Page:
For my part, I’m viewing September with a burst of optimism and new energy! We’re heading in to Autumn, my favourite season and always a time of terrestrial change. When the slow cooker emerges from the back of the cupboard for soups and stews and we’re lucky enough to see our arboreal village transform in to gold and orange hues. In our household we’re still riding high on the wave of energy and goodwill generated by Simon’s 100th marathon event and the ADVA Fun Run in aid of Parkinsons UK. What a great day and a wonderful tribute to our Awbridge community who came together to make it happen. We are feeling grateful! And finally of course the children are back to school with a year ahead that looks likely to be far less disrupted than the previous two. Everyone is keen to get back in to their rhythm, to establish the new logistics, boundaries and way of things, to be independent again. And for me, the opportunity to spend more time doing the work I love, coaching.
This month I’m acutely aware of the fact that underlying this exciting time of transition and renewed prospects for many, the world has changed permanently and some are living with a host of new challenges ‘post-Covid’. These include but are not limited to fear, grief and loss, attachment disruption, career and financial difficulties, loss of confidence, physical and emotional pain. Through my work I support people who have the courage to be vulnerable, who are prepared to take time to understand why they are struggling in certain areas of their lives, and who want to be pro-active in seeking out solutions that make a difference to their long-term wellbeing or achieving their goals.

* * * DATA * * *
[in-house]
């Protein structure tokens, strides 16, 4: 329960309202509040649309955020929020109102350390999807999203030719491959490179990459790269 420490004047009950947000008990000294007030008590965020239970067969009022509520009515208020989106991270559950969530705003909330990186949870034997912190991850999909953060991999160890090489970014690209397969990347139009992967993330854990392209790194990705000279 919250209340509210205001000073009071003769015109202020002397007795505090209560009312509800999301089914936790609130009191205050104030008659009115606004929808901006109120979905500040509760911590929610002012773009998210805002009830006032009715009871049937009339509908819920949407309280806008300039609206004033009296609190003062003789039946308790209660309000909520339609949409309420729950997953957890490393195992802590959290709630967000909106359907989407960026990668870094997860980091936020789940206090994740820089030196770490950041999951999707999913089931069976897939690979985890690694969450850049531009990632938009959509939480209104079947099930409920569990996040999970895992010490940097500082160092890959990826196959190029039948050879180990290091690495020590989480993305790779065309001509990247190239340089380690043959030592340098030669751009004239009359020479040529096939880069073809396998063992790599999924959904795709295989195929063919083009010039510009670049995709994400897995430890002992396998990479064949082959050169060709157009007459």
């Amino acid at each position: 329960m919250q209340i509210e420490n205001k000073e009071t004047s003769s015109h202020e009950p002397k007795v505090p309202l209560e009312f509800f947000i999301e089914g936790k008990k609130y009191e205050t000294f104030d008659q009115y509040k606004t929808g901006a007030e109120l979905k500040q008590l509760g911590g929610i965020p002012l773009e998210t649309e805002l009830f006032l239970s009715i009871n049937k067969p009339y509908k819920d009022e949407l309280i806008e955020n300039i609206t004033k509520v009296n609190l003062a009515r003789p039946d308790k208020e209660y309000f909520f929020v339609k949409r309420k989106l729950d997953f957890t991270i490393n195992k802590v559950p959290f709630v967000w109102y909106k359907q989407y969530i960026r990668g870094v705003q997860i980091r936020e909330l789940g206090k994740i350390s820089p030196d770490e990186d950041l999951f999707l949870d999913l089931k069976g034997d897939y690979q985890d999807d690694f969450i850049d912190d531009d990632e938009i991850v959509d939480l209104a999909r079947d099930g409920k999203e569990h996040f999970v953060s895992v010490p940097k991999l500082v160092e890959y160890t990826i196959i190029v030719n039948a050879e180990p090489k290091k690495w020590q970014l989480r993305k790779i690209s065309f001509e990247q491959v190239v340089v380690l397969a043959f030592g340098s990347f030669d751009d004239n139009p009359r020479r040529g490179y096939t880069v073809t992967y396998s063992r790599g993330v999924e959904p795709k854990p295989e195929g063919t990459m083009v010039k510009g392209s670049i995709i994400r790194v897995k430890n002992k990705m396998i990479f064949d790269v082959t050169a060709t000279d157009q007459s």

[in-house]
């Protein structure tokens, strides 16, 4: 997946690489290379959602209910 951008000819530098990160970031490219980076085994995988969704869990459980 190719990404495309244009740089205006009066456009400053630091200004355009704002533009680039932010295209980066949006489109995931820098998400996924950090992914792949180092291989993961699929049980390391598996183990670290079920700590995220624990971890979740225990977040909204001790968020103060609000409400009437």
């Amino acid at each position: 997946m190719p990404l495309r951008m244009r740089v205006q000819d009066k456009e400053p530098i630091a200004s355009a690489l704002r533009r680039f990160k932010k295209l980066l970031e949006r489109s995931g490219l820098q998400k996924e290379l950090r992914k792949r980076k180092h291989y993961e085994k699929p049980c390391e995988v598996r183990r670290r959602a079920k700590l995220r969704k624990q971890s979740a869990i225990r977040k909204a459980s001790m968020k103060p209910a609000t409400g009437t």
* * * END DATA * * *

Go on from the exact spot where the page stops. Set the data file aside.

Real change always has to come from within and I often get asked – by friends and clients alike – what small practical changes can be made to improve mindset, reduce stress and try to overcome whatever it is that is holding you back. I have learned, especially through my work coaching teachers, that a one-size-fits-all approach to post-lockdown recovery does not work. A holistic, mindful and patient strategy needs to be employed, even when we are applying it to our own lives!
Try to be active; as you might know by now, movement and being in nature are my top tips for a happier state of mind. Be creative; draw, make, write – whatever it is that helps you to engage with mindfulness in this way can be hugely beneficial to your overall wellbeing. Try to be mentally present, not living constantly with a past you cannot change or in fear of a future you cannot know. Experiment with meditation or give yourself time for quiet contemplation, preferably daily.
Allowing yourself to always be inspired, grateful, open-minded and to live a life aligned with your highest values = happiness! Oh, and eat more stew!